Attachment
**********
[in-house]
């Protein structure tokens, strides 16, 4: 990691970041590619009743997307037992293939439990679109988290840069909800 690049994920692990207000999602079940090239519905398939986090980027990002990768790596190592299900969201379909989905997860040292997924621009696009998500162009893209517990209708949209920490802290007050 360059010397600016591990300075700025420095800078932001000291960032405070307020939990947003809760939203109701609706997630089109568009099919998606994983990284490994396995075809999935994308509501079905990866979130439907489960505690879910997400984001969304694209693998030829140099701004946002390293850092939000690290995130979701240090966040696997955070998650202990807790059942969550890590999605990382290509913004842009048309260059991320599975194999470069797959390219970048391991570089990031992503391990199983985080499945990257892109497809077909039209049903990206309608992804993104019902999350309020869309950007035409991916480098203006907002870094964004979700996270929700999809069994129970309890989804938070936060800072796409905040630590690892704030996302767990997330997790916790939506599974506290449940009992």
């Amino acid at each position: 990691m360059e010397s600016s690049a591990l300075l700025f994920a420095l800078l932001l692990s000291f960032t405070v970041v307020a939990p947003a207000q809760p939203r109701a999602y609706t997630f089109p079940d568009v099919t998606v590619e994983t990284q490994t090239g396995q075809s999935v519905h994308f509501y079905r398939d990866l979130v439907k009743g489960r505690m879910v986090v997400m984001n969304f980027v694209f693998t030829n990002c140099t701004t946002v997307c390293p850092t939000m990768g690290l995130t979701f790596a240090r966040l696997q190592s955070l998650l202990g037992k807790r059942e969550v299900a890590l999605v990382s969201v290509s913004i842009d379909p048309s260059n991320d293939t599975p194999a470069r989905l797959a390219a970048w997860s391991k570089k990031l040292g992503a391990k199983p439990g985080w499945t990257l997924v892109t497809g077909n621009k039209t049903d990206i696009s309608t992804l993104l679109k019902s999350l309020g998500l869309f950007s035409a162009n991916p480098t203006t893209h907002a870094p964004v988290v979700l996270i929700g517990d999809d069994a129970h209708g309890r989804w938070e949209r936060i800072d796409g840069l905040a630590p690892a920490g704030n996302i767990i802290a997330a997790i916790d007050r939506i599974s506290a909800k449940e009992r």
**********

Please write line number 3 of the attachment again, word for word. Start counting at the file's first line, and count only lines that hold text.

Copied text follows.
């Amino acid at each position: 990691m360059e010397s600016s690049a591990l300075l700025f994920a420095l800078l932001l692990s000291f960032t405070v970041v307020a939990p947003a207000q809760p939203r109701a999602y609706t997630f089109p079940d568009v099919t998606v590619e994983t990284q490994t090239g396995q075809s999935v519905h994308f509501y079905r398939d990866l979130v439907k009743g489960r505690m879910v986090v997400m984001n969304f980027v694209f693998t030829n990002c140099t701004t946002v997307c390293p850092t939000m990768g690290l995130t979701f790596a240090r966040l696997q190592s955070l998650l202990g037992k807790r059942e969550v299900a890590l999605v990382s969201v290509s913004i842009d379909p048309s260059n991320d293939t599975p194999a470069r989905l797959a390219a970048w997860s391991k570089k990031l040292g992503a391990k199983p439990g985080w499945t990257l997924v892109t497809g077909n621009k039209t049903d990206i696009s309608t992804l993104l679109k019902s999350l309020g998500l869309f950007s035409a162009n991916p480098t203006t893209h907002a870094p964004v988290v979700l996270i929700g517990d999809d069994a129970h209708g309890r989804w938070e949209r936060i800072d796409g840069l905040a630590p690892a920490g704030n996302i767990i802290a997330a997790i916790d007050r939506i599974s506290a909800k449940e009992r």